In religious terms, a prophet is an individual who is claimed to have been contacted by divine or supernatural entities, and to speak for such, serving as an intermediary with humanity, delivering knowledge or information of such entities to others. The message that the prophet conveys is called a prophecy. Traditionally, prophets are regarded as having a role in society that promotes change due to their messages and actions. The English word prophet comes from the Greek προφήτης (profétés) meaning advocate, and has become applied generally to anyone who makes predictions based on nearly any means of analysis or assessment, whether correct or not.
- The prophet's mantle, ere his flight began,
Dropt on the world — a sacred gift to man.
- Thomas Campbell, Pleasures of Hope, Part I, line 43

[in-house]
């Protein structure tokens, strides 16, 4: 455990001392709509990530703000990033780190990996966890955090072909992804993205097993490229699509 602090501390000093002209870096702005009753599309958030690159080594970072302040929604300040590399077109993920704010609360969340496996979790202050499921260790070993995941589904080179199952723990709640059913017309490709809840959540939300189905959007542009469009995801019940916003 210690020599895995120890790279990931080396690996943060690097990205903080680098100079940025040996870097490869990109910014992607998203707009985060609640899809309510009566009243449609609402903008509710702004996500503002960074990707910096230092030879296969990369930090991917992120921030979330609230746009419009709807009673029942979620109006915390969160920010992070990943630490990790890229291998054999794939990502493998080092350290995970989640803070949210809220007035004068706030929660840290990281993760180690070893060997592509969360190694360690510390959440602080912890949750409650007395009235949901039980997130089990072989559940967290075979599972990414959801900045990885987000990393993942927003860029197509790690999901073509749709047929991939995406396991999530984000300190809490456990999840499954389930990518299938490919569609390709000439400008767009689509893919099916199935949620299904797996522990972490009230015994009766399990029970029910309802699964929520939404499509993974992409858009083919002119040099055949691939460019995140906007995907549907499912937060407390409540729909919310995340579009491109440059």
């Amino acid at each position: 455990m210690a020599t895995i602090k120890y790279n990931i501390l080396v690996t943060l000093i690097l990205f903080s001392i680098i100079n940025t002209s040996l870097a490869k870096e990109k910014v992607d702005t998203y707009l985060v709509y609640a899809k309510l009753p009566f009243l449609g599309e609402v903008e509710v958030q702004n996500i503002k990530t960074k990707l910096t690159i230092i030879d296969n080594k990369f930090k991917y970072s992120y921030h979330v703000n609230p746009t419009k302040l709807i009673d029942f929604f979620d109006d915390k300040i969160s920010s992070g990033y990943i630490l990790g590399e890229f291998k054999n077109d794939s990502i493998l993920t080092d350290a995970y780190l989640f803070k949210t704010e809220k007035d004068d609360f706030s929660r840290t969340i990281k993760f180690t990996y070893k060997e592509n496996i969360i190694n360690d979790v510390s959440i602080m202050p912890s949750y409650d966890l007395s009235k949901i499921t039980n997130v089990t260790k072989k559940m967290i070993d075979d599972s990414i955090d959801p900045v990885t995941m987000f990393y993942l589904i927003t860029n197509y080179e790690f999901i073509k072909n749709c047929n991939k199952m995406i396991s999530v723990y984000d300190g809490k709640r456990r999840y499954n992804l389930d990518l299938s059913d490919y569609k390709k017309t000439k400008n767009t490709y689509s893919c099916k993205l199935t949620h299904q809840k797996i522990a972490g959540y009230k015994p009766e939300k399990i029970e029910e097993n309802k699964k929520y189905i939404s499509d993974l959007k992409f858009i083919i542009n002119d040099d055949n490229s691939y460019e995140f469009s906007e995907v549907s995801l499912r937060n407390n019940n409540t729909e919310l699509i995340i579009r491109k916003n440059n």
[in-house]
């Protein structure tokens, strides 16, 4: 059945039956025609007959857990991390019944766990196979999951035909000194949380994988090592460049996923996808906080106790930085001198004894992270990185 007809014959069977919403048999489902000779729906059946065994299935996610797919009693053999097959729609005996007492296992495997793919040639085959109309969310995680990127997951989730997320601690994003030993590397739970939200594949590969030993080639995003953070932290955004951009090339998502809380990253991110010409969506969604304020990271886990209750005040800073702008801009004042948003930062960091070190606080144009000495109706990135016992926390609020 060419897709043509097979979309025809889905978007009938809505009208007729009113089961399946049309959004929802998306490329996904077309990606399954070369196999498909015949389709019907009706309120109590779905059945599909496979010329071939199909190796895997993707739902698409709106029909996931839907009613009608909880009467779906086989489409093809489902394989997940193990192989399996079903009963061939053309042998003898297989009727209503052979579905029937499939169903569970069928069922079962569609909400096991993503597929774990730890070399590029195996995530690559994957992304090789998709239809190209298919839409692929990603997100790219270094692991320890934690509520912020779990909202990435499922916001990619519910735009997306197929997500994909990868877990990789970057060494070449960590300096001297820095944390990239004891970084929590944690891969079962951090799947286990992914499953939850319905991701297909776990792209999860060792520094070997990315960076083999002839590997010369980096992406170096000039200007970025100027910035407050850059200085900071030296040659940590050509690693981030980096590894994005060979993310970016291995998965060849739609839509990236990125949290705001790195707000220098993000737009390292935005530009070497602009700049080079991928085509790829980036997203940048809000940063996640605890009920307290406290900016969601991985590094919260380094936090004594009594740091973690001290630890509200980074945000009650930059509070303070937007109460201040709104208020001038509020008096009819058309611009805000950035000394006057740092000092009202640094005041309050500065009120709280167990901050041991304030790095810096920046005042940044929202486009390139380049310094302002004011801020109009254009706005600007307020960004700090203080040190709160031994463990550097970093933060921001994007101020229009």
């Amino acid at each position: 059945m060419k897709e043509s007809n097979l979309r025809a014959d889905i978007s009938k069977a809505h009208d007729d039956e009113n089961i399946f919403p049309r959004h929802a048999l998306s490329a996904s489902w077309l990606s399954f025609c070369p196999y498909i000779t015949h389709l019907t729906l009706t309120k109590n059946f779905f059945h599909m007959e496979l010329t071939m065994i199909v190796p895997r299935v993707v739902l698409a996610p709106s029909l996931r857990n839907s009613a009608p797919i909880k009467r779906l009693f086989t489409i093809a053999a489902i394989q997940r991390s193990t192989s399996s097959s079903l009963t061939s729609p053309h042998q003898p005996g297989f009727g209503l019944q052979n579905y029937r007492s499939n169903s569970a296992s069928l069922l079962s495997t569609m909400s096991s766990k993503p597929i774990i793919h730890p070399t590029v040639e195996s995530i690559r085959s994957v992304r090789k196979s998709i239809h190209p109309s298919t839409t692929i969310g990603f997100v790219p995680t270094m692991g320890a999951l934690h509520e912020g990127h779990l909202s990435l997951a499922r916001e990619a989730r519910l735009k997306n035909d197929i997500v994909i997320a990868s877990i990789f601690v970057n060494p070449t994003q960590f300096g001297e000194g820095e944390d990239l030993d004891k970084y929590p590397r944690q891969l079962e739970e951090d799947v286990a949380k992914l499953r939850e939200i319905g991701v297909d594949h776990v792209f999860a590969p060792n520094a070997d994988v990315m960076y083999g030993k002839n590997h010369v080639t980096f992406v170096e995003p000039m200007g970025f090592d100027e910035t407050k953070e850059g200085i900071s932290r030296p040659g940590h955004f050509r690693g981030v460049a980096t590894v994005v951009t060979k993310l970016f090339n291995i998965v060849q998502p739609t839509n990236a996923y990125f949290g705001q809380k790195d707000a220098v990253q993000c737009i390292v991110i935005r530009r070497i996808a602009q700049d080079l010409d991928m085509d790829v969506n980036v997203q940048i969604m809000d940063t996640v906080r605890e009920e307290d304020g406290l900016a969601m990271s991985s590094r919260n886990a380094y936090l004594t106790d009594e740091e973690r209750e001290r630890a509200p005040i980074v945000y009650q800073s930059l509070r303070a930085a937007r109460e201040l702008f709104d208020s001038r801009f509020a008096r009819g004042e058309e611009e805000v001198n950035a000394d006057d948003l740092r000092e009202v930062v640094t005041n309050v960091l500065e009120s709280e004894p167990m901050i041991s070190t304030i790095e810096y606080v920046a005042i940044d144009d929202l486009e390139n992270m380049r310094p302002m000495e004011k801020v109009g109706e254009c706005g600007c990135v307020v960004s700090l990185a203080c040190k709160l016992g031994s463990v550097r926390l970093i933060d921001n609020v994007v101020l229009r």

- I shall always consider the beet guesser the best prophet.
- Cicero, De Divinatione, II. 5, a Greek adage
- A prophet is not without honour, save in his own country and in his own house.
- Jesus, in Matthew, XIII. 57
- If I have eschewed the word prophet, I do not wish to attribute to myself such lofty title at the present time, for whoever is called a prophet now was once called a seer; since a prophet, my son, is properly speaking one who sees distant things through a natural knowledge of all creatures. And it can happen that the prophet bringing about the perfect light of prophecy may make manifest things both human and divine, because this cannot be done otherwise, given that the effects of predicting the future extend far off into time.
- Nostradamus, in The Prophecies (1555), Preface
- I tell you in truth: all men are Prophets or else God does not exist.
- Jean-Paul Sartre, in The Devil and the Good Lord (1951), act 1
- The historian is a reversed prophet.
- Karl Wilhelm Friedrich Schlegel, in Athenäum (1798) I, 2, 20: Fragmente
- Prognostics do not always prove prophecies, at least the wisest prophets make sure of the event first.
- Horace Walpole, letter to Thomas Walpole (9 February 1785)